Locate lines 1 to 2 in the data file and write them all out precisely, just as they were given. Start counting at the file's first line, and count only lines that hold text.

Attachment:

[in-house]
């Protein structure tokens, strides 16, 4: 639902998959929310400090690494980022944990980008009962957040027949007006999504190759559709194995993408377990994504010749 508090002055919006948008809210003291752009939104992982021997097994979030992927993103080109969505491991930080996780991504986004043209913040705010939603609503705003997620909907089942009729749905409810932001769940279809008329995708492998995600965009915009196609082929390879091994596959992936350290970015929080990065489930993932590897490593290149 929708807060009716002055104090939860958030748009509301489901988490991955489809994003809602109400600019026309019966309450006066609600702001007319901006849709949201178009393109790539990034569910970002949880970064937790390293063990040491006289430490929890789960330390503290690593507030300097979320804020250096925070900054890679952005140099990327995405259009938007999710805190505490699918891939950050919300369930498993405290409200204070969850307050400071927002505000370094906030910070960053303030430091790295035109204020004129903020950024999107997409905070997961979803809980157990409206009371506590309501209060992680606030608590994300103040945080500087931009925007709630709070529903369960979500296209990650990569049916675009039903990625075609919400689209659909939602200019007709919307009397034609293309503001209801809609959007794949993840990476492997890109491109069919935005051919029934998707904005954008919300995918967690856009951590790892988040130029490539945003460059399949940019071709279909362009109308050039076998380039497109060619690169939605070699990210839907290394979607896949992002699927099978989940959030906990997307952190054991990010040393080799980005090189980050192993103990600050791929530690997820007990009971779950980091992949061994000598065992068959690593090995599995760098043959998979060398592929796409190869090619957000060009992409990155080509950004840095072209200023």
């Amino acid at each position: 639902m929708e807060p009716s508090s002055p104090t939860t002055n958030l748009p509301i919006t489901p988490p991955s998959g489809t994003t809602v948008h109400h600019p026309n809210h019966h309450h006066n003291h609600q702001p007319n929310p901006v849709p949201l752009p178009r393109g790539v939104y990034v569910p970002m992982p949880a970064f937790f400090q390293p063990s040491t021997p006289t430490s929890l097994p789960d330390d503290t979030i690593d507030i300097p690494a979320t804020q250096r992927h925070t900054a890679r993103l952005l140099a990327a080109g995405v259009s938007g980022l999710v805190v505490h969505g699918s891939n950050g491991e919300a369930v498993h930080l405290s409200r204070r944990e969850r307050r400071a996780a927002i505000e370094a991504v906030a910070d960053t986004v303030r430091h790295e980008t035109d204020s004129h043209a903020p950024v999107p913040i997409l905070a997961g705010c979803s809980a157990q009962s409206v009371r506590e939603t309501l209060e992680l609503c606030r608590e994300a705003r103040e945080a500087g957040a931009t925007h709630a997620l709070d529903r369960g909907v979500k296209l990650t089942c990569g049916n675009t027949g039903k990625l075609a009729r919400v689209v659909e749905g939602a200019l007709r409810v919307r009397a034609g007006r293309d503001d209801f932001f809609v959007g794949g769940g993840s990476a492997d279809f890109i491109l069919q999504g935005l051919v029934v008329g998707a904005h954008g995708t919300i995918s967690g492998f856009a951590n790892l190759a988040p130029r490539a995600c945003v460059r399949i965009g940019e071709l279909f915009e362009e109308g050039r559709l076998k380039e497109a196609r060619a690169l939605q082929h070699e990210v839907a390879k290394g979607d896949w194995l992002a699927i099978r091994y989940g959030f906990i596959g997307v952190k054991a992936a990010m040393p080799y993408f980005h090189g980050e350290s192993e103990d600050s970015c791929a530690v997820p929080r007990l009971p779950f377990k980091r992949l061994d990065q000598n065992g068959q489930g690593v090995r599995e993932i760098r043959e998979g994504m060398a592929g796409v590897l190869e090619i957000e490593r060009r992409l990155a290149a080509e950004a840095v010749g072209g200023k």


[in-house]
């Protein structure tokens, strides 16, 4: 639902998959929310400090690494980022944990980008009962957040027949007006999504190759559709194995993408377990994504010749 508090002055919006948008809210003291752009939104992982021997097994979030992927993103080109969505491991930080996780991504986004043209913040705010939603609503705003997620909907089942009729749905409810932001769940279809008329995708492998995600965009915009196609082929390879091994596959992936350290970015929080990065489930993932590897490593290149 929708807060009716002055104090939860958030748009509301489901988490991955489809994003809602109400600019026309019966309450006066609600702001007319901006849709949201178009393109790539990034569910970002949880970064937790390293063990040491006289430490929890789960330390503290690593507030300097979320804020250096925070900054890679952005140099990327995405259009938007999710805190505490699918891939950050919300369930498993405290409200204070969850307050400071927002505000370094906030910070960053303030430091790295035109204020004129903020950024999107997409905070997961979803809980157990409206009371506590309501209060992680606030608590994300103040945080500087931009925007709630709070529903369960979500296209990650990569049916675009039903990625075609919400689209659909939602200019007709919307009397034609293309503001209801809609959007794949993840990476492997890109491109069919935005051919029934998707904005954008919300995918967690856009951590790892988040130029490539945003460059399949940019071709279909362009109308050039076998380039497109060619690169939605070699990210839907290394979607896949992002699927099978989940959030906990997307952190054991990010040393080799980005090189980050192993103990600050791929530690997820007990009971779950980091992949061994000598065992068959690593090995599995760098043959998979060398592929796409190869090619957000060009992409990155080509950004840095072209200023």